A Sign of the Times
By Hava Leisner (12/09/2005)

Allen Sailer, PE, joined the Texas Department of Criminal Justice (TDCJ) in 1996 as director of the facilities division, the position he currently holds. Sailer is responsible for new facility planning, design, and construction, as well as the operation and maintenance functions at 109 prisons and state jail facilities. He manages the adult correctional facilities-scattered across Texas-from the central headquarters in Huntsville.

In this interview, Sailer tells how the state is preparing to tackle 175 maintenance and repair projects at the 109 facilities. The repairs and upgrades are necessary to bring older facilities up to modern day code, and will address such issues as ADA accommodations and indoor air quality.

Condition surveys identified a need for a half billion dollars over the next eight to 10 years to bring just 11 of the state's oldest facilities up to code and perform security enhancements.

Hava Leisner: How large is your staff? What issues do they deal with when managing the upkeep of 109 prisons and state jail facilities?

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Allen Sailer: The total staff that maintains the system is right around 1,500. Somewhere between 1,200 and 1,300 people are located at the facilities themselves. Those people are the day-to-day maintenance folks who take care of the units, and their role is pretty much of a preventative maintenance one; they change the oil, change the fan belts, and respond to emergencies.

The staff we have here at our headquarters in Huntsville numbers around 384 and is comprised of engineers, project managers, architects, and administrative folks who work on policy. From here, we take care of all the major construction and design, and provide the day-to-day policy and direction for the maintenance troops in field.

HL: Has Texas ever considered privatized maintenance?

AS: Not seriously, no. It is something that has been discussed but has been decided against.

HL: Are there certain maintenance-related items that come up often, such as a lack of hot water, faulty toilets, or sewage/plumbing problems?

AS: We have a lot of that. The 26 oldest units average more than 60 years in age and are our main source of problems. There are, of course, roof leaks and equipment failures, such as the chillers and the boilers. About one third of our units furnish their own water and perform the water-waste treatment, so we have daily emergencies regarding equipment failures and that kind of thing.

HL: Can you tell me how that would work-would someone at the site address the situation or is there some type of computerized system through which the work needs to be routed?

AS: Well, if emergencies can be dealt with locally, our people at the facility have the authority to work on it. The wardens all have their own maintenance budgets and they do day-to-day things. In the case of, say, a large chiller failure, the warden would notify us here in Huntsville and we'll get the emergency purchase started, buying a new chiller and installing it for them.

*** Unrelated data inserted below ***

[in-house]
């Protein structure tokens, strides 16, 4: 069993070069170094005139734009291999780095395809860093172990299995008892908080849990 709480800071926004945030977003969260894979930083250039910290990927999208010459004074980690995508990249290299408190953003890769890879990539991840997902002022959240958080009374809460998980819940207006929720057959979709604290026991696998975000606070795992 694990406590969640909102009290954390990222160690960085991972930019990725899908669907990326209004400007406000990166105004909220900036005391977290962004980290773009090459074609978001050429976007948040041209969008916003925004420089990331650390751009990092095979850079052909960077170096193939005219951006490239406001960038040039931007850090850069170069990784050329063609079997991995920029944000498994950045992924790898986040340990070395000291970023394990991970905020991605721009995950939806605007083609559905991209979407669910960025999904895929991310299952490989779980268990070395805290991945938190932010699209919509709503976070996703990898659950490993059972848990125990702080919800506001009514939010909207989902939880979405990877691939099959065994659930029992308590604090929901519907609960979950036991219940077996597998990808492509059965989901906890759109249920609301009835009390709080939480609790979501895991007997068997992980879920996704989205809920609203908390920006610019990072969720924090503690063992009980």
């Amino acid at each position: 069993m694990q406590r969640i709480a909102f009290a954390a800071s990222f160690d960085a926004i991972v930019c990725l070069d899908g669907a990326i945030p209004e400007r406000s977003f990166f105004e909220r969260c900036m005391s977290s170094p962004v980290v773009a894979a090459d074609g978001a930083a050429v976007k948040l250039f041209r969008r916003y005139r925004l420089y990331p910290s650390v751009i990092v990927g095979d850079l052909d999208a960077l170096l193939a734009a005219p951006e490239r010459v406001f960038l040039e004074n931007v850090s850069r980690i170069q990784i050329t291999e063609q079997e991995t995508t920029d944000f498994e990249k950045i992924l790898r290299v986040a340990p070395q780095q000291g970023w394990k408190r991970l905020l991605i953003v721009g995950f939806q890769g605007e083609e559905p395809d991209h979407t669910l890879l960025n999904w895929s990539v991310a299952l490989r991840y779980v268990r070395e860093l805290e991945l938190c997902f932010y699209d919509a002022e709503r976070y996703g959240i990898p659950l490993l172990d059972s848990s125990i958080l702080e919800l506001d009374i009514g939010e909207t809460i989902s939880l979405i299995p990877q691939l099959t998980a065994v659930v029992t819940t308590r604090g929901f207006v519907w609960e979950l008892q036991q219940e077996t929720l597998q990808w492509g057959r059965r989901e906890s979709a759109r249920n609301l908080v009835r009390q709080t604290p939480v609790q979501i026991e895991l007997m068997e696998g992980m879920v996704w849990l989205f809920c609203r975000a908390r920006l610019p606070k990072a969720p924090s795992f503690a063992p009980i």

What work is required is determined by the people at the units themselves. We rely on them to identify problems, plus we work to identify problems here in Huntsville, using our condition surveys.

If there is any major construction or large amounts of work to be done, individuals at the units will initiate a major work request and send it to Huntsville. We manage those larger projects from here, coming up with our annual work plan and also handling design and construction and construction management from here.

HL: How are the wardens' budgets determined?

AS: They are pretty much based on the type of unit, prior expenditures, and the size of the unit. The final budgets are determined jointly between my office [facilities] and the budget office here at TDCJ.

We have cost-per-day figures used to determine what it costs us to operate units, so the budgeting is pretty much based on past history of consumables, the cost-per-feeding, and those types of thing. We know what our labor is going to cost us based on the number of people we have, and then we combine that with what we spent the last couple of years on consumables.

HL: What have been some of your more challenging experiences as director of facilities?

AS: Well, initially it was to bring four new high security units online. As I remember it, we had a $160 million new construction program when I first started [in 1996].

We are now in a phase where we aren't building anything new, so the challenge is keeping the old systems running. We have, as I mentioned, our 26 oldest facilities that are over 60 years in age, on average; our oldest one is the Huntsville Unit, which will be 153 years old this year. Of course, those old units are not built to modern day codes and as things fail we need to bring them up to code. We deal with such things as ADA accommodations at our older units and environmental problems.

HL: Such as indoor air quality and mold?

AS: That's two of them. Of course, since we run our own sewer and water plants we have a lot of dealings with our state environmental agency with regards to complying with environmental laws, discharges, and those kinds of things. We have to get permits for that and if there are any violations we need to correct those, quickly. So we do a lot of work with environmental agencies.

HL: Is indoor air quality something that comes up a lot in the humid areas of Texas?

AS: Yes. We have a couple of industrial hygienists on our staff. They spend a lot of time on the road investigating air quality complaints. They don't just investigate mold, they look at our industries and factories where we use glue and those kinds of things. They investigate complaints from both inmates and employees.

HL: Does every unit have some type of factory or manufacturing plant?

AS: No, just mostly our older units. Some of our older units have large agricultural operations. Produce, swine, cattle, and horses are the main commodities.

HL: Does most of the construction work now involve maintaining facilities?

AS: Yes. The slowdown in new construction comes at a good time because we really need to put a lot of work into those older facilities. About 80 percent of our facilities are less than 25 years old. About 20 percent of our facilities are more than 25 years old and, of those, 13 units are more than 75 years old.